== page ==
IRAQ - Focusing On The Non-Oil Sector - Part 13 - Iraq's Petroleum Law.
The daft law, if passed by parliament, will enable foreign companies to invest in the country's petroleum industry. Nationalist politicians and ex-ministers, still influenced by Saddam's Sunni/Ba'thist dictatorship, are concerned about possible foreign involvement and they have fully supported Saddam's nationalisation of the petroleum sector back in 1972.
Iraq's petroleum sector is badly in need of foreign investment and technology. The sector has been poorly managed before and after the April 2003 fall of Saddam's dictatorship. Traditionally, the Oil Ministry in Iraq has been controlled by a nationalist bureaucracy generally suspicious of international oil companies (IOCs).
Even before the US invasion of Iraq in March 2003, nationalists in the Arab world have been suspicious of the American motive. They have been arguing that America was after Iraq's petroleum resources. Iraq, where the cost of oil E&P has been the lowest in the world, has lost many opportunities for IOCs to fix its petroleum sector. Veteran IOC geologists who have had long experience in the Middle East have been stressing for years that this country's recoverable oil reserves could potentially match, if not overtake, those of Saudi Arabia.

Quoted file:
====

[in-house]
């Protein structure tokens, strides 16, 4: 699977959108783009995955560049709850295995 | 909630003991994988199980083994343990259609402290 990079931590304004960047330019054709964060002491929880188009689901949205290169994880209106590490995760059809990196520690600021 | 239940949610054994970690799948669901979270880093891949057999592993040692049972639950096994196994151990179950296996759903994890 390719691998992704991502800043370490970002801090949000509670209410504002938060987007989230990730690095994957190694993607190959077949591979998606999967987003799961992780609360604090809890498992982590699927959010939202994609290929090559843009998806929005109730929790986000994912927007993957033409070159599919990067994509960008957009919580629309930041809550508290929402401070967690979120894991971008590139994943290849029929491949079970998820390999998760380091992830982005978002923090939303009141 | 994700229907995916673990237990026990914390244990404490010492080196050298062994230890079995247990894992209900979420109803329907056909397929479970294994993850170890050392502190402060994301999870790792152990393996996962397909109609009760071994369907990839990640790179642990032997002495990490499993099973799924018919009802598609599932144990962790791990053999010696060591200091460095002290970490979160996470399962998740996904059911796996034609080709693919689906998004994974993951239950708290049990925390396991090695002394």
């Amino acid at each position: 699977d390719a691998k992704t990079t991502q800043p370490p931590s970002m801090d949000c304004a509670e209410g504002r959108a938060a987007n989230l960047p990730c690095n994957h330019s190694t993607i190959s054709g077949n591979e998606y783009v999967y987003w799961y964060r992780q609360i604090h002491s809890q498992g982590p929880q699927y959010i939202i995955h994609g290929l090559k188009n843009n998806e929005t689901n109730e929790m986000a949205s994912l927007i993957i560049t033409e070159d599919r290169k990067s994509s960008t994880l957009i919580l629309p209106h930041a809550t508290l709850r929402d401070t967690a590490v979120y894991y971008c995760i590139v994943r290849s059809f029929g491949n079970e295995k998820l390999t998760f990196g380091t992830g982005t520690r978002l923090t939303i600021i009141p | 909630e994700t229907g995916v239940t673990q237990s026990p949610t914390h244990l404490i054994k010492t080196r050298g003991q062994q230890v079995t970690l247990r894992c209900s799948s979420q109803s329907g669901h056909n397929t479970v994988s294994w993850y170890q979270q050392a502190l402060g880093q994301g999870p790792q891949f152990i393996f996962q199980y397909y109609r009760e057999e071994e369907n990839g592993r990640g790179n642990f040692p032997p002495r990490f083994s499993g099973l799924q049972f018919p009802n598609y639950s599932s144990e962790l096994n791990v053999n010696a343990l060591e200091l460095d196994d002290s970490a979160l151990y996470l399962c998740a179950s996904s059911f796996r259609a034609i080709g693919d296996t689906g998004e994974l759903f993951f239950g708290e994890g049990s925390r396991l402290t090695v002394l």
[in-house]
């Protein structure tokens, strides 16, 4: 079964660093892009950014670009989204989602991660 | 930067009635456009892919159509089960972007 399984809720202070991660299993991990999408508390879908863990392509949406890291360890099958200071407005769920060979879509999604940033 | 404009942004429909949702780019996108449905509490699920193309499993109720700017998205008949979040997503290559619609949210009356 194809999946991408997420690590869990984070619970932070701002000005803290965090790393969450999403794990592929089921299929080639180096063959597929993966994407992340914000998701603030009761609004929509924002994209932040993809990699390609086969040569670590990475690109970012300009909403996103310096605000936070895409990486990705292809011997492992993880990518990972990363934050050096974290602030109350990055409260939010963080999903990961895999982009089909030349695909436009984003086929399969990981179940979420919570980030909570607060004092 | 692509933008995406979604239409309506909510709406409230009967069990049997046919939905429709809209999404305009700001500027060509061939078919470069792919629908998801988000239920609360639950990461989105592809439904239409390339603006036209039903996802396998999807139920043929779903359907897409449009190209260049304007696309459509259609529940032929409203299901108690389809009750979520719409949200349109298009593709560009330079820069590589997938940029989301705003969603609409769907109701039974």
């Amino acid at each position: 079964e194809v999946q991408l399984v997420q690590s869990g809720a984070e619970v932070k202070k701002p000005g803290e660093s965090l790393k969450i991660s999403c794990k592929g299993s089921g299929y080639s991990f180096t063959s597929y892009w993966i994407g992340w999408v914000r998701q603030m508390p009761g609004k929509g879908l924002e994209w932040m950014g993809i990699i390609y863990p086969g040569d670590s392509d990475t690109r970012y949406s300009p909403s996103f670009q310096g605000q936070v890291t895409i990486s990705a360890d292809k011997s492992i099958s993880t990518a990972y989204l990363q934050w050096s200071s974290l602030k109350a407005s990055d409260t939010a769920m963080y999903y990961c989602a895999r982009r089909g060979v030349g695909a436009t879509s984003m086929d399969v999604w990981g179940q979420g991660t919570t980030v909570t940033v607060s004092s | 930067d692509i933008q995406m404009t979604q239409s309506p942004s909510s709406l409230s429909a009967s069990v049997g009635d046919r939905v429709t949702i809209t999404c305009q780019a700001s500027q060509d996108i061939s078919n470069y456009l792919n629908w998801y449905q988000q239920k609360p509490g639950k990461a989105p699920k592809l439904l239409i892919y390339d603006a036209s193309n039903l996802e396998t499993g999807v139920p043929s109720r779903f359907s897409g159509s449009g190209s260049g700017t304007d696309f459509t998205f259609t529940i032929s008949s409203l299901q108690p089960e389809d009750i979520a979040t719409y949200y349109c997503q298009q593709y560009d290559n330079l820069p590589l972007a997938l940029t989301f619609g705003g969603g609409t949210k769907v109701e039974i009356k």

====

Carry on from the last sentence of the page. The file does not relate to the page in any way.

One estimate by a Western E&P expert from an IOC once put Iraq's ultimate potential to produce crude oil at 25m b/d, with emphasis on the Greater Rumaila Triangle in the southern part of the country which stretches over an area bigger than Saudi Arabia's Ghawar axis of oilfields. To compare, at present Iraq is struggling to produce 2m b/d - unable to restore a pre-war output level of 2.5m b/d - with its petroleum infrastructure having been the target of predominantly Ba'thist saboteurs stubbornly trying to prevent this sector from being rehabilitated.
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|Publication:||APS Diplomat Operations in Oil Diplomacy|
|Date:||Mar 19, 2007|
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